Excerpted from: Steve Bickerstaff, Effects of the Voting Rights Act on Reapportionment and Hispanic Voting Strength in Texas, 6 Texas Hispanic Journal of Law and Policy 99 (Summer 2001) (65 Footnotes) (Full Document Not Available)
This article is written from the perspective of an attorney who has represented state and local governments in voting rights and election matters for the past twenty-five years. On many occasions, this representation has included assisting these government agencies in redrawing the boundaries of election districts consistent with state and federal law and assisting with administrative and judicial proceedings under the Voting Rights Act of 1965. My extensive practical experience in this area of the law has given me an understanding of the workings and implications of the Act as applied to state and local government reapportionment efforts.
The Voting Rights Act of 1965 has significantly changed the political landscape of the United States. Many individuals including some of my government clients are critical of the Act because they believe it is too great an intrusion by the federal government into state and local government affairs. Clearly, the Act in general and Section 5 of the Act, in particular, provide extraordinary exercises of federal power to a party deciding to use it. For example, the U.S. Department of Justice (“DOJ”) has occasionally misused its considerable power and discretion under the Act. Nevertheless, I believe the overall effects of the Voting Rights Act have been positive for the State of Texas and the nation.
This article is divided into three sections.
Part I briefly sets out the fundamental legal principles of apportionment.
Part II describes the past effects of the Voting Rights Act of 1965 upon the Hispanic voting strength in Texas.
Part III addresses some of the issues Texas faces during the current 2001 reapportionment that are likely to affect future Hispanic voting strength.\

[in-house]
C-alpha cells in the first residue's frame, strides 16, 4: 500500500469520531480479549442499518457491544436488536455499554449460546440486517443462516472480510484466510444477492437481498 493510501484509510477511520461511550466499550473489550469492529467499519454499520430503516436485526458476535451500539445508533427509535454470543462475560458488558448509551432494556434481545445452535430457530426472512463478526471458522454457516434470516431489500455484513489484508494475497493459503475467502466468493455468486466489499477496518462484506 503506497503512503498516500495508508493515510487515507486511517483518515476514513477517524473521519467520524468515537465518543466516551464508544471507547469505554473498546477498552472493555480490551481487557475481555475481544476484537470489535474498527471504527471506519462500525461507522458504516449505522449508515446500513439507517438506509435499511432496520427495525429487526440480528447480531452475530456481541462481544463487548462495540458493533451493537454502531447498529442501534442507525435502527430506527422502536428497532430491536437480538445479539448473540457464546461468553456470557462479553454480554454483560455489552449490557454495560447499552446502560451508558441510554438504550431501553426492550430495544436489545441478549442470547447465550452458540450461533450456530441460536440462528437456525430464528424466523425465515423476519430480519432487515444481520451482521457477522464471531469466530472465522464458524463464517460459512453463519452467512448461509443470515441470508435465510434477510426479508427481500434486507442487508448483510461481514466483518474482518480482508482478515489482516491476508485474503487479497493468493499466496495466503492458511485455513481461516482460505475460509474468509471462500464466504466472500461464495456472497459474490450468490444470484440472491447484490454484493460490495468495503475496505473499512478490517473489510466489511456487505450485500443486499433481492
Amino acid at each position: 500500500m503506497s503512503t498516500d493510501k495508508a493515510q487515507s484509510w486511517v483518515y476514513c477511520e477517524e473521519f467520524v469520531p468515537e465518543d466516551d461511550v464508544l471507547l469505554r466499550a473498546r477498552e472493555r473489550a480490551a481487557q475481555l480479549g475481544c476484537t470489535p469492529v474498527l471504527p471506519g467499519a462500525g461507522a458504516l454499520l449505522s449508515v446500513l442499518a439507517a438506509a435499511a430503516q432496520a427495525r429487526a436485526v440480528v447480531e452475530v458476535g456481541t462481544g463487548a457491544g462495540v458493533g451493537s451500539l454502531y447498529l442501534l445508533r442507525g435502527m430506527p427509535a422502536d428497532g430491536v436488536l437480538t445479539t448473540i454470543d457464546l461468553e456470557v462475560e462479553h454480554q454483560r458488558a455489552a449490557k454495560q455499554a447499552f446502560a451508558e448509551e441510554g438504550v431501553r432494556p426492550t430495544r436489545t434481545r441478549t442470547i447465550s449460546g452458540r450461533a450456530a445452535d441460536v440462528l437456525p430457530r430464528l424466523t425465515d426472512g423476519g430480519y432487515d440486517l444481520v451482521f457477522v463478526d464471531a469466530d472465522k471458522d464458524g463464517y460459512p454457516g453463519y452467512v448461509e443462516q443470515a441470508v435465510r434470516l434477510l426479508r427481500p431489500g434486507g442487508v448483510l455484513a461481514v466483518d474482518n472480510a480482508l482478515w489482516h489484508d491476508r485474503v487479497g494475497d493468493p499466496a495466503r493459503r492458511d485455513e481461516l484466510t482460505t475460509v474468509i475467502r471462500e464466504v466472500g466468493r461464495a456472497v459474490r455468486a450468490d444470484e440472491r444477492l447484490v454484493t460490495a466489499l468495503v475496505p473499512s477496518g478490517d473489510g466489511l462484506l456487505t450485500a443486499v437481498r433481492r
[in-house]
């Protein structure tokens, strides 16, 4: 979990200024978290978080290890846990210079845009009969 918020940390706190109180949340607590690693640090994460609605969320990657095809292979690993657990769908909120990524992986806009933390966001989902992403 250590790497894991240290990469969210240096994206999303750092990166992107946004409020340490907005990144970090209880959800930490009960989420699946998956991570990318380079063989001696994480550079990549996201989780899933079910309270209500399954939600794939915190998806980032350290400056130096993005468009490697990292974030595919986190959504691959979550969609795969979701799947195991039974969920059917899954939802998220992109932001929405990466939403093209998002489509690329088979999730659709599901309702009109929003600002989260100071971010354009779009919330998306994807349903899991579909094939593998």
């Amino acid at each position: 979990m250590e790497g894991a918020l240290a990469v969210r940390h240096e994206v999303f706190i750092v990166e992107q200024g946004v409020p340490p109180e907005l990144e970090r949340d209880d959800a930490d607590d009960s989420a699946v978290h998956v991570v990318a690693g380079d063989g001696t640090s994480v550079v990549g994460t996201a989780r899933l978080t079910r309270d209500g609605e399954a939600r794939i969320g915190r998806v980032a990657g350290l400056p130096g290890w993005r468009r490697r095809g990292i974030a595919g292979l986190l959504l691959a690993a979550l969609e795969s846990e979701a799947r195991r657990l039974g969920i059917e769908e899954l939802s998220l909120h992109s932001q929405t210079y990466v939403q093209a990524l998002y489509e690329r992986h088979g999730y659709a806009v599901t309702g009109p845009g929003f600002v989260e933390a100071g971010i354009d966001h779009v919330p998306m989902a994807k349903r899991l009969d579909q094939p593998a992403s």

[. . .]
The Voting Rights Act has helped bring dramatic and generally beneficial changes to government and to the political and economic power structures of United States and the State of Texas. Americans have benefited from these hard won changes. The Voting Rights Act remains important today. However, correct application of the Act continues to be difficult, particularly in the face of changing demographics and new constitutional principles.
Some of the issues discussed in this article operate to make it less likely that the 2001 apportionment of congressional and state legislative districts in Texas will result in an increase in the number of majority Hispanic districts proportionate with the size of the growth in Hispanic population in the state. This does not mean that an adopted apportionment plan will fail to recognize such growth. This growth already exists in districts drawn in the 1990s where the percentage of Hispanic population and voters has increased over the past decade. Requirements for equal population among election districts assure that the growth in the number of Hispanic inhabitants will be felt in the districts drawn in 2001.
Hispanic voting strength will continue to increase both as a result of apportionment in 2001 and because of the continuing increase in the number of Hispanic residents in the next decade. As this state's demographics continue to change, so will the relative strength of this state's regions, partisan organizations, and racial and ethnic groups. Government and societal institutions will continue to be transformed in Texas. Their transformation will be the result of the reapportionment of congressional and state legislative districts in 2001, the continuing growth and migration of Hispanic population statewide over the next decade, and the continuing search for answers to the legal and practical dilemmas posed by the Voting Rights Act of 1965.
Mr. Steve Bickerstaff currently teaches as an adjunct professor at The University of Texas School of Law.
Please visit my Patreon Page